American Food Safety Institute©
(800) 723-3873  "Se Habla Espanol"
9:00AM - 7:00PM EST (6:00AM - 4:00PM PST)
"Two decades of education for industry, media, and government"

The American Food Safety Foundation, Inc.

1.  Store all raw animal foods on the bottom of the refrigerator.  Raw meat, fish, eggs and poultry can drip onto ready-to-eat foods causing potentially fatal foodborne illness.
2. Cool foods quickly.  Don’t let hot foods cool at room temperature … use a shallow pan on the top rack of the refrigerator.  Hot foods should be cooled to 70° F within 2 hours.
3. Don’t thaw frozen foods at room temperature.  Always thaw frozen foods on the bottom shelf in the refrigerator, in the microwave or under cold, running water in less than an hour.
4. Use different cutting boards for raw foods.  Any surface touched by raw animal foods can transfer deadly bacteria, parasites and viruses.  Use a red cutting board only for raw animal foods to avoid cross contamination.
5. Reheat those leftovers to at least 165° F!
6. Wash your hands for 20 seconds!  Poor hygiene, such as not washing hands after touching raw foods, using the toilet, smoking, coughing or touching any contaminated surfaces, is a leading cause of foodborne illness.  Virtually all soaps are “anti-bacterial” – it is the friction from scrubbing that actually cleans.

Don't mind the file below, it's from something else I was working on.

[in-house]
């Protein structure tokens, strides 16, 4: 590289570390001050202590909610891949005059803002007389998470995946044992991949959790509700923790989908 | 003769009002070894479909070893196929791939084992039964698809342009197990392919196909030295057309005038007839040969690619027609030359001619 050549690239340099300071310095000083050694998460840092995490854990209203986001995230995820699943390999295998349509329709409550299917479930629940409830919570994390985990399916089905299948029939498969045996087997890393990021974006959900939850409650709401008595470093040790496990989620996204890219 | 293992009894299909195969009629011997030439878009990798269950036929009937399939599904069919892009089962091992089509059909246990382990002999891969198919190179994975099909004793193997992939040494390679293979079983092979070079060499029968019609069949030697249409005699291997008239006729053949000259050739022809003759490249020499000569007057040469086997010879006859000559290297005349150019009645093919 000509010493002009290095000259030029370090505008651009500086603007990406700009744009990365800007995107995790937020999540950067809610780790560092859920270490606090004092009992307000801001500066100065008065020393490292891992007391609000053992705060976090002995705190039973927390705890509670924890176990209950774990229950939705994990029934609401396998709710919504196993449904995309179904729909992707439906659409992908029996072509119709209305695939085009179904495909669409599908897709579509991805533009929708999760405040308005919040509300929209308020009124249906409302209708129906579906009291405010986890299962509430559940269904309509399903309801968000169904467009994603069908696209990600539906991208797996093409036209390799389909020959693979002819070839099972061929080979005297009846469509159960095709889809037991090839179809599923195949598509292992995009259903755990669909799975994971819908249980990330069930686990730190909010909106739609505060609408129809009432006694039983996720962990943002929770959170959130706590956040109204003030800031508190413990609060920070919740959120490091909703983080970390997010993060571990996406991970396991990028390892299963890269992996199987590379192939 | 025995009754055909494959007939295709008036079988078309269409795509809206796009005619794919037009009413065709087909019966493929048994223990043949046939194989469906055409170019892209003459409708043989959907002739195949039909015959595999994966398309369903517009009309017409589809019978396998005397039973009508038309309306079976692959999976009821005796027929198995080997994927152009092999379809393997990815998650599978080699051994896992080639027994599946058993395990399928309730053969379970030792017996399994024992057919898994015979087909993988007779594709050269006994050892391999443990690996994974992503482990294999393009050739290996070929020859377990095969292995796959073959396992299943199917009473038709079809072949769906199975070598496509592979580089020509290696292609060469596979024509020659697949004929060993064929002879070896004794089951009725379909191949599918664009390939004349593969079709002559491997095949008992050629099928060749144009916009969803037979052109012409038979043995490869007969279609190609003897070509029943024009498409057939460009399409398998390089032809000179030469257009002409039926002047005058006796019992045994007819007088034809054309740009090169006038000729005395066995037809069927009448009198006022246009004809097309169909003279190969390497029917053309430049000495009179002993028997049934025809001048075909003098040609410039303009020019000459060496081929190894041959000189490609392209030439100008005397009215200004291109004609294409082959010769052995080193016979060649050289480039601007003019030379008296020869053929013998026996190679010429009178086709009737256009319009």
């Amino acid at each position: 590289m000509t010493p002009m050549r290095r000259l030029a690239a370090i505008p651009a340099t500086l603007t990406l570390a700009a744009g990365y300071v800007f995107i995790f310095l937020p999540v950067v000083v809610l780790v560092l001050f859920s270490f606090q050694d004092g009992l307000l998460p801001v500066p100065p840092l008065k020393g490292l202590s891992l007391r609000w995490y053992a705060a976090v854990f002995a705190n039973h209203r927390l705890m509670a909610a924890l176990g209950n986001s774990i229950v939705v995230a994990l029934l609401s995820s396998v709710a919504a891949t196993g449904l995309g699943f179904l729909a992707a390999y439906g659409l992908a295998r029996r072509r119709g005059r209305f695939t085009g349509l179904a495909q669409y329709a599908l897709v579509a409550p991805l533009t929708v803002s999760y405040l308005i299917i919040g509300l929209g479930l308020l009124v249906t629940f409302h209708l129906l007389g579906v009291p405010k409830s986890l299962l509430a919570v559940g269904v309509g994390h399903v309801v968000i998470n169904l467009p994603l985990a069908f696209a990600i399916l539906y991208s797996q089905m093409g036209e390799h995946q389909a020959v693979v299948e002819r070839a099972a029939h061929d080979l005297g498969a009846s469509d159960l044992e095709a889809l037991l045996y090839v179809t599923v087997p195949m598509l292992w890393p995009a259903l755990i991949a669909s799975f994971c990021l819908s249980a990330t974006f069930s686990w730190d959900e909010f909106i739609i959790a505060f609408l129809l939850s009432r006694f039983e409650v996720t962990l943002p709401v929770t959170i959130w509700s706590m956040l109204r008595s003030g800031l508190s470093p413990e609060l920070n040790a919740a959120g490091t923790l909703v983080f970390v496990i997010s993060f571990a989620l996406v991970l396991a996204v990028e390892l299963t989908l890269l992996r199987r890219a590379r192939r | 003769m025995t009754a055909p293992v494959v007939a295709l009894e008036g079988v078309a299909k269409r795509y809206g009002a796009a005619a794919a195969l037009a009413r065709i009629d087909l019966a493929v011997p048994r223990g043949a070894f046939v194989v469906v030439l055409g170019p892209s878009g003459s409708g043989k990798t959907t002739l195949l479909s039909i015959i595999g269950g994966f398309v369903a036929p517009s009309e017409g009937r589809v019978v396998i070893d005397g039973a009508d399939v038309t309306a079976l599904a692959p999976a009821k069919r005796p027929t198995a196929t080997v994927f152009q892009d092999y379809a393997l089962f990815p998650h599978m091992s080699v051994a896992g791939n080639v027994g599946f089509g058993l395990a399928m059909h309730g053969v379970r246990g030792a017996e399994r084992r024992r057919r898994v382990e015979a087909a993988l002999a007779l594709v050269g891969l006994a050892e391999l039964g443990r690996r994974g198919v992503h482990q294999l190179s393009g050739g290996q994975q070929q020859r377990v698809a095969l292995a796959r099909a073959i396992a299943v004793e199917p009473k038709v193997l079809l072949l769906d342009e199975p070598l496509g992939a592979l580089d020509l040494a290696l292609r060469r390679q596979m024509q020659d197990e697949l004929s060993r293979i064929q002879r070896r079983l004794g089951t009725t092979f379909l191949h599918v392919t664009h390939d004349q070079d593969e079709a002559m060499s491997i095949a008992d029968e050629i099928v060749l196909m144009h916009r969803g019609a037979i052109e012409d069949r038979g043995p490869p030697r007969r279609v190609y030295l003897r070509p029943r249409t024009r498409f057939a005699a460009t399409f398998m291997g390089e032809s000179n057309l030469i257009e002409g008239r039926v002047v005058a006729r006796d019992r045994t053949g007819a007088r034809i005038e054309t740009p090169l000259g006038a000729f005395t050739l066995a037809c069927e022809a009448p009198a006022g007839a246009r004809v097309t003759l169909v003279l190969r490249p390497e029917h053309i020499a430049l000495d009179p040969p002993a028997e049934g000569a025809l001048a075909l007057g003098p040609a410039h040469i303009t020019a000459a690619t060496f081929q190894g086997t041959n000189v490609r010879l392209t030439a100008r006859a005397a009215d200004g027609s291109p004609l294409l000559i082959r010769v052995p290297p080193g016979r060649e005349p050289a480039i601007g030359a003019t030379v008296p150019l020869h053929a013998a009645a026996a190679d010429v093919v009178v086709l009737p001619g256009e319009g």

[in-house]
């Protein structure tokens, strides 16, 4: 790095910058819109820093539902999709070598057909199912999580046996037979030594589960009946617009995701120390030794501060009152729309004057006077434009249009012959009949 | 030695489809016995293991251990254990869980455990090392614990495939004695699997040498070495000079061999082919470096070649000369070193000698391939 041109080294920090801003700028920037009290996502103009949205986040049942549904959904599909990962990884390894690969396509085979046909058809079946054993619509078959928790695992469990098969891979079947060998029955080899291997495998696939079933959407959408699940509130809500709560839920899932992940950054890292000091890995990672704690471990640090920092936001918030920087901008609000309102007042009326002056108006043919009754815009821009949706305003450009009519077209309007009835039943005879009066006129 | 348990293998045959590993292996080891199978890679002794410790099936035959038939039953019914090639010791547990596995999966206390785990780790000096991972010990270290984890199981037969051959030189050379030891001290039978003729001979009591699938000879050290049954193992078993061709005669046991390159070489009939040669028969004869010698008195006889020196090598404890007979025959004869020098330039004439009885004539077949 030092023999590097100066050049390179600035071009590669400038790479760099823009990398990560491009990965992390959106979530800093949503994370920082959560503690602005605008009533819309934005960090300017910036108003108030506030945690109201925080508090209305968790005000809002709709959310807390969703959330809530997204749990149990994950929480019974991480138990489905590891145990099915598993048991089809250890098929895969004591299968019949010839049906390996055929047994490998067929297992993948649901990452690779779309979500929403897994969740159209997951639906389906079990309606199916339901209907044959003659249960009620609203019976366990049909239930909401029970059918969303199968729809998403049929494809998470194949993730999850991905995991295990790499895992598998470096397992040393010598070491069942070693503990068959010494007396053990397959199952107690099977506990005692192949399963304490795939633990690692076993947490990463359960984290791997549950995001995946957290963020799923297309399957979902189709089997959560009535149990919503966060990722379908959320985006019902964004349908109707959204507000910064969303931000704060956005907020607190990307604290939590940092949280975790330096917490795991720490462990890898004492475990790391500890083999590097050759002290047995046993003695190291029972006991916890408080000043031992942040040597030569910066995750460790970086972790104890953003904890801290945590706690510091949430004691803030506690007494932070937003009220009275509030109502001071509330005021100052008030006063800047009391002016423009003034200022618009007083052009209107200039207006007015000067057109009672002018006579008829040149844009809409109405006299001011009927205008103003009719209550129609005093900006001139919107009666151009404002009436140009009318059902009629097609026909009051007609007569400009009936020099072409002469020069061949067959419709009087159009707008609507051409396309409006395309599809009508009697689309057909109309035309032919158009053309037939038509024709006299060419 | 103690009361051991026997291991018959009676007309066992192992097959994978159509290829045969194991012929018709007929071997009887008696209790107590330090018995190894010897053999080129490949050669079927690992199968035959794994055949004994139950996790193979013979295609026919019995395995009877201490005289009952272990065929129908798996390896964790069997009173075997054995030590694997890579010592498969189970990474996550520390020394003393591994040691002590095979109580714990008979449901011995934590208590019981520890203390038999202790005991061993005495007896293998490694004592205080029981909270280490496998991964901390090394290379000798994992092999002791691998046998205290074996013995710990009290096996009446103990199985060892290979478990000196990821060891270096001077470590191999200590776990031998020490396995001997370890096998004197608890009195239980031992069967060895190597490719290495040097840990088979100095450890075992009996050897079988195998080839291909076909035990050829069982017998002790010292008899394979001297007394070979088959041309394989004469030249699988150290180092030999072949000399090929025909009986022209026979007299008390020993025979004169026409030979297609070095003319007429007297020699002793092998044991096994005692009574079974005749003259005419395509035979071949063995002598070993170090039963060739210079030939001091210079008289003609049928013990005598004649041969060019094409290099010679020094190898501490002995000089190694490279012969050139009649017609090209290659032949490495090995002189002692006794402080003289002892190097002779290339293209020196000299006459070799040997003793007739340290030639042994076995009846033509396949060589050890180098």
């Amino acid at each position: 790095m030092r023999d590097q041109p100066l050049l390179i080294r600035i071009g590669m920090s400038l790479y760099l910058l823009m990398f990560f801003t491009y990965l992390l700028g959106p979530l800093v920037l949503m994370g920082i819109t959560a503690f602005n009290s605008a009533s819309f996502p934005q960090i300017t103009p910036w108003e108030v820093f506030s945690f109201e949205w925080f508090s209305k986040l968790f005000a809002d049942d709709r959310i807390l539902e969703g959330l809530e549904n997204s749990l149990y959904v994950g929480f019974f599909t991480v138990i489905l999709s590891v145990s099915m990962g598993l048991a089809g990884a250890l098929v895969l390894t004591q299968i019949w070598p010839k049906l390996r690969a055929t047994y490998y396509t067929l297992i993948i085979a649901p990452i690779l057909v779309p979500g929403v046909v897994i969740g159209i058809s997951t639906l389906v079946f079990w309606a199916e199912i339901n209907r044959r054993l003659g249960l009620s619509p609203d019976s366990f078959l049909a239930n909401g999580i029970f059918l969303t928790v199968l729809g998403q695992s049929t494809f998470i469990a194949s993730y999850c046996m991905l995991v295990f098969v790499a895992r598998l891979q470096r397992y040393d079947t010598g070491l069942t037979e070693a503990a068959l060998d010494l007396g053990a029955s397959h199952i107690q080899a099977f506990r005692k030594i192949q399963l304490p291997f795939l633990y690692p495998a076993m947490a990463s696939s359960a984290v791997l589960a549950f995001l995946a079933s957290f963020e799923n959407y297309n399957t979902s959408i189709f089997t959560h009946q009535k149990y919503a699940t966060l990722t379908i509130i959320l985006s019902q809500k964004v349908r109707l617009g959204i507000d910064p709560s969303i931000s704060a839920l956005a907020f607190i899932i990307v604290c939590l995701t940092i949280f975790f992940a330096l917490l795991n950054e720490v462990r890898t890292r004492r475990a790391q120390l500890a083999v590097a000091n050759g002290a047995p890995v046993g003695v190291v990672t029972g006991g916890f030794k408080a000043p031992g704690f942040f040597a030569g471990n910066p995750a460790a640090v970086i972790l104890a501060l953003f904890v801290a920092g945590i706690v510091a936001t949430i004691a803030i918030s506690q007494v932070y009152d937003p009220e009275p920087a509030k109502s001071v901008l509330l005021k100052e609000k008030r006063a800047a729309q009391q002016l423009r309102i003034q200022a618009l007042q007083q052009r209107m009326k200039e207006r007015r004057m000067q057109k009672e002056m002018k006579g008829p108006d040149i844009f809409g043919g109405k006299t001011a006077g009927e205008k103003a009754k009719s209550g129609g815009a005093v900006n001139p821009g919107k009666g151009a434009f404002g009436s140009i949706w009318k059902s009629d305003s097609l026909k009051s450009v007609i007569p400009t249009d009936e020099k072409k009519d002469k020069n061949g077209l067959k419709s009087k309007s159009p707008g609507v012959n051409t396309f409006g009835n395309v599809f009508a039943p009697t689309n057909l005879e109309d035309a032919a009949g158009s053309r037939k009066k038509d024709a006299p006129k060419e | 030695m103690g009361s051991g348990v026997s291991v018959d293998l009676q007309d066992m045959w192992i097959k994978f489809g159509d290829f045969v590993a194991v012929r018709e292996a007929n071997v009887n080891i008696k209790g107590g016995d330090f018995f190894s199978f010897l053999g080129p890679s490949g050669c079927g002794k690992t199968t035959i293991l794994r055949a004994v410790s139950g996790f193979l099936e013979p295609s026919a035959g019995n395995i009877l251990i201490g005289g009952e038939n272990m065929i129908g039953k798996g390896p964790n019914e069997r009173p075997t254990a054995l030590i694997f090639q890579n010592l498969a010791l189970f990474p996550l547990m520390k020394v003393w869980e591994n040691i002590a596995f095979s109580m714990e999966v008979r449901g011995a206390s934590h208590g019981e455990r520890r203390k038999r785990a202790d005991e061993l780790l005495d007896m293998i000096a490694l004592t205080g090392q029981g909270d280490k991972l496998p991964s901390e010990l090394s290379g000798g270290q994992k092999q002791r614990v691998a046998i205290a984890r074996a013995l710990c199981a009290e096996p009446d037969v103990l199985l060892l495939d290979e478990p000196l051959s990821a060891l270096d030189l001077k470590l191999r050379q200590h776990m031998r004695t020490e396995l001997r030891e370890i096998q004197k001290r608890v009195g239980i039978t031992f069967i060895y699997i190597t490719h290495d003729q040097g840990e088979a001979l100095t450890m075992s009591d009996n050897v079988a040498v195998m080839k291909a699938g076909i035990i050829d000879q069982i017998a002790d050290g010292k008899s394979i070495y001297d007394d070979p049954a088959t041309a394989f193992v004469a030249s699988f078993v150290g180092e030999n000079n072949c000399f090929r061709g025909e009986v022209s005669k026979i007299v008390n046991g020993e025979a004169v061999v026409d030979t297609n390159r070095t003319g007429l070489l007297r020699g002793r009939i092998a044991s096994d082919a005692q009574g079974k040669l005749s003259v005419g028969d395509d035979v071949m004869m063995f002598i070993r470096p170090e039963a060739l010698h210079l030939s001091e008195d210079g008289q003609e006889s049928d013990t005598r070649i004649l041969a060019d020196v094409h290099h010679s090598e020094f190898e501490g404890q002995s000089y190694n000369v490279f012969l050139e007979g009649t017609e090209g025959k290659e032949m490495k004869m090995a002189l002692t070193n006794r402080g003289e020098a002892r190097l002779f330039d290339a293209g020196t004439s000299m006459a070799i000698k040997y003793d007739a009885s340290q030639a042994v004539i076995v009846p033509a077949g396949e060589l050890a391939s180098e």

7. Keep it hot, keep it cold … or don’t keep it at all.  Meats, fish, poultry, eggs, sliced melons, rice, beans, tofu and sprouts are all very susceptible to rapid bacteria growth before and after cooking. Food should be kept below 41°F or above 135°F.  Also:  Don’t keep food in the refrigerator longer than 7 days.
8. Cook all food thoroughly.  All animal foods should be cooked to at least 165 ° F to kill bacteria, parasites and viruses which cause foodborne illness.  Use a thermometer with a metal stem to check the temperature immediately after cooking.
9. Buy and eat food at only approved sources.  If you buy bargain food from the “back of a truck” or eat at non-licensed establishments, you’re asking for trouble.
10. When in doubt, throw it out!  If you have any suspicion that a food might be spoiled --- including an uncharacteristic odor or color or damaged packaging – throw it out.  It simply isn’t worth the risk.

© 2009, American Food Safety Foundation  This information is provided free of charge by AFSF and may be reproduced and distributed for educational purposes with prior permission.  AFSF cannot accept any liability whatsoever for errors or omissions.